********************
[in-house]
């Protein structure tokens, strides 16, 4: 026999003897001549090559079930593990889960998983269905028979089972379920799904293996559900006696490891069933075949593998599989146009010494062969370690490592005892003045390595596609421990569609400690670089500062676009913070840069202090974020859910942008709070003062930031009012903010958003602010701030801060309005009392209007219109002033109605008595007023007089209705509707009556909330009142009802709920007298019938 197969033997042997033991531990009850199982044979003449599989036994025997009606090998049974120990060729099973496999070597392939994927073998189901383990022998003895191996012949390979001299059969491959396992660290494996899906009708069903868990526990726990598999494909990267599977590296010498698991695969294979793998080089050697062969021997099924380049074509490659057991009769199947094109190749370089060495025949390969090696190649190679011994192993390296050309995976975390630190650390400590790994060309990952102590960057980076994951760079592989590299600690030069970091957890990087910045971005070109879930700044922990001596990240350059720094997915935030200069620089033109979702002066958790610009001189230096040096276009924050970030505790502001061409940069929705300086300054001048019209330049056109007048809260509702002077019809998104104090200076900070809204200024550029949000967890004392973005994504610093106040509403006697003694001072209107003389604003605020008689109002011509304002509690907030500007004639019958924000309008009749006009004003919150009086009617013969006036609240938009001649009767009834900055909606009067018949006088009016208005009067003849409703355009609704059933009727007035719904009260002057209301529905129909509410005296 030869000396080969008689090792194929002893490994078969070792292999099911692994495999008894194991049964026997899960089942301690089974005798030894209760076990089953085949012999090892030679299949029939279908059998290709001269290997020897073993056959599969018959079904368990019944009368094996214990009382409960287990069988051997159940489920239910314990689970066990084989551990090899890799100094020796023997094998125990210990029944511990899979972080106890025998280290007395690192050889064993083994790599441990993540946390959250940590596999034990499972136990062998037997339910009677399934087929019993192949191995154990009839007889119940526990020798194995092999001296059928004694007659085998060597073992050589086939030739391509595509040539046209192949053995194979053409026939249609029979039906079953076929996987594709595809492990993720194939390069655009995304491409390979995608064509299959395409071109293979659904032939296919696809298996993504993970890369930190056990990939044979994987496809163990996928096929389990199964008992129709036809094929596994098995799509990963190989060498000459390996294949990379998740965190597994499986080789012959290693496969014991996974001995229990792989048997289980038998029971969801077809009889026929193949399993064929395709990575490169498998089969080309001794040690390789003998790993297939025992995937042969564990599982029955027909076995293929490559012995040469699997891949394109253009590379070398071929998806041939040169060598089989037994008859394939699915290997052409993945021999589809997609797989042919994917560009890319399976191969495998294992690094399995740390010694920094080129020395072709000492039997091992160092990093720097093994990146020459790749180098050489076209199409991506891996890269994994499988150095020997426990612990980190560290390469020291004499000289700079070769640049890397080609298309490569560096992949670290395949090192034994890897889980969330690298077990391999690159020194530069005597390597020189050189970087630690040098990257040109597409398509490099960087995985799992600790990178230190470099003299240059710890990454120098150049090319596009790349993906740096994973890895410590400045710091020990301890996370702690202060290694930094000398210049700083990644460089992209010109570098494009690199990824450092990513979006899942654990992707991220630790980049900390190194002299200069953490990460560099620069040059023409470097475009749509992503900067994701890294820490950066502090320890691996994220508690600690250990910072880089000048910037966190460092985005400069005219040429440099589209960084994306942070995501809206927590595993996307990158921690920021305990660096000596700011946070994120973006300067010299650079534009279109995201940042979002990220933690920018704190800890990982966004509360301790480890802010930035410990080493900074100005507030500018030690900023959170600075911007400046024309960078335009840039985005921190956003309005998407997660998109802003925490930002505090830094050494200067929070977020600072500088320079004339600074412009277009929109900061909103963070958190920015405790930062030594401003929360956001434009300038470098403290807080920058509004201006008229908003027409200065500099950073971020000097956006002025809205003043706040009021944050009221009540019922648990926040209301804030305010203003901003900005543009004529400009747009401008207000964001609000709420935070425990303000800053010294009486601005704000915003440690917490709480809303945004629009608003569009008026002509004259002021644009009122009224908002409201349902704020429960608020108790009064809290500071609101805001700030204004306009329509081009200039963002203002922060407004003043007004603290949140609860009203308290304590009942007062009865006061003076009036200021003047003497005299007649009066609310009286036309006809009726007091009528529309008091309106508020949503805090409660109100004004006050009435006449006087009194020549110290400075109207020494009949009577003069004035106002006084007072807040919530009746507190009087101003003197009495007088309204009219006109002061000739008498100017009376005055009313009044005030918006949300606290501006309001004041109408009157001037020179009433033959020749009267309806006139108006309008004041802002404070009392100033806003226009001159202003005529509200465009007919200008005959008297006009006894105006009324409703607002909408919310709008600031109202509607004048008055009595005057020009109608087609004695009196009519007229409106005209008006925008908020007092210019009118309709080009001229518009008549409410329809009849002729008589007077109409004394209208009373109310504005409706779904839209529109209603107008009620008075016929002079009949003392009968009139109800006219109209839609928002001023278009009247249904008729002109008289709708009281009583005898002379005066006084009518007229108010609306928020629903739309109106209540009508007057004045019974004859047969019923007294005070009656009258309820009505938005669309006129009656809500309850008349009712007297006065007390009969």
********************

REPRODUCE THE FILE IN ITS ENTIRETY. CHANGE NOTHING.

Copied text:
[in-house]
């Protein structure tokens, strides 16, 4: 026999003897001549090559079930593990889960998983269905028979089972379920799904293996559900006696490891069933075949593998599989146009010494062969370690490592005892003045390595596609421990569609400690670089500062676009913070840069202090974020859910942008709070003062930031009012903010958003602010701030801060309005009392209007219109002033109605008595007023007089209705509707009556909330009142009802709920007298019938 197969033997042997033991531990009850199982044979003449599989036994025997009606090998049974120990060729099973496999070597392939994927073998189901383990022998003895191996012949390979001299059969491959396992660290494996899906009708069903868990526990726990598999494909990267599977590296010498698991695969294979793998080089050697062969021997099924380049074509490659057991009769199947094109190749370089060495025949390969090696190649190679011994192993390296050309995976975390630190650390400590790994060309990952102590960057980076994951760079592989590299600690030069970091957890990087910045971005070109879930700044922990001596990240350059720094997915935030200069620089033109979702002066958790610009001189230096040096276009924050970030505790502001061409940069929705300086300054001048019209330049056109007048809260509702002077019809998104104090200076900070809204200024550029949000967890004392973005994504610093106040509403006697003694001072209107003389604003605020008689109002011509304002509690907030500007004639019958924000309008009749006009004003919150009086009617013969006036609240938009001649009767009834900055909606009067018949006088009016208005009067003849409703355009609704059933009727007035719904009260002057209301529905129909509410005296 030869000396080969008689090792194929002893490994078969070792292999099911692994495999008894194991049964026997899960089942301690089974005798030894209760076990089953085949012999090892030679299949029939279908059998290709001269290997020897073993056959599969018959079904368990019944009368094996214990009382409960287990069988051997159940489920239910314990689970066990084989551990090899890799100094020796023997094998125990210990029944511990899979972080106890025998280290007395690192050889064993083994790599441990993540946390959250940590596999034990499972136990062998037997339910009677399934087929019993192949191995154990009839007889119940526990020798194995092999001296059928004694007659085998060597073992050589086939030739391509595509040539046209192949053995194979053409026939249609029979039906079953076929996987594709595809492990993720194939390069655009995304491409390979995608064509299959395409071109293979659904032939296919696809298996993504993970890369930190056990990939044979994987496809163990996928096929389990199964008992129709036809094929596994098995799509990963190989060498000459390996294949990379998740965190597994499986080789012959290693496969014991996974001995229990792989048997289980038998029971969801077809009889026929193949399993064929395709990575490169498998089969080309001794040690390789003998790993297939025992995937042969564990599982029955027909076995293929490559012995040469699997891949394109253009590379070398071929998806041939040169060598089989037994008859394939699915290997052409993945021999589809997609797989042919994917560009890319399976191969495998294992690094399995740390010694920094080129020395072709000492039997091992160092990093720097093994990146020459790749180098050489076209199409991506891996890269994994499988150095020997426990612990980190560290390469020291004499000289700079070769640049890397080609298309490569560096992949670290395949090192034994890897889980969330690298077990391999690159020194530069005597390597020189050189970087630690040098990257040109597409398509490099960087995985799992600790990178230190470099003299240059710890990454120098150049090319596009790349993906740096994973890895410590400045710091020990301890996370702690202060290694930094000398210049700083990644460089992209010109570098494009690199990824450092990513979006899942654990992707991220630790980049900390190194002299200069953490990460560099620069040059023409470097475009749509992503900067994701890294820490950066502090320890691996994220508690600690250990910072880089000048910037966190460092985005400069005219040429440099589209960084994306942070995501809206927590595993996307990158921690920021305990660096000596700011946070994120973006300067010299650079534009279109995201940042979002990220933690920018704190800890990982966004509360301790480890802010930035410990080493900074100005507030500018030690900023959170600075911007400046024309960078335009840039985005921190956003309005998407997660998109802003925490930002505090830094050494200067929070977020600072500088320079004339600074412009277009929109900061909103963070958190920015405790930062030594401003929360956001434009300038470098403290807080920058509004201006008229908003027409200065500099950073971020000097956006002025809205003043706040009021944050009221009540019922648990926040209301804030305010203003901003900005543009004529400009747009401008207000964001609000709420935070425990303000800053010294009486601005704000915003440690917490709480809303945004629009608003569009008026002509004259002021644009009122009224908002409201349902704020429960608020108790009064809290500071609101805001700030204004306009329509081009200039963002203002922060407004003043007004603290949140609860009203308290304590009942007062009865006061003076009036200021003047003497005299007649009066609310009286036309006809009726007091009528529309008091309106508020949503805090409660109100004004006050009435006449006087009194020549110290400075109207020494009949009577003069004035106002006084007072807040919530009746507190009087101003003197009495007088309204009219006109002061000739008498100017009376005055009313009044005030918006949300606290501006309001004041109408009157001037020179009433033959020749009267309806006139108006309008004041802002404070009392100033806003226009001159202003005529509200465009007919200008005959008297006009006894105006009324409703607002909408919310709008600031109202509607004048008055009595005057020009109608087609004695009196009519007229409106005209008006925008908020007092210019009118309709080009001229518009008549409410329809009849002729008589007077109409004394209208009373109310504005409706779904839209529109209603107008009620008075016929002079009949003392009968009139109800006219109209839609928002001023278009009247249904008729002109008289709708009281009583005898002379005066006084009518007229108010609306928020629903739309109106209540009508007057004045019974004859047969019923007294005070009656009258309820009505938005669309006129009656809500309850008349009712007297006065007390009969």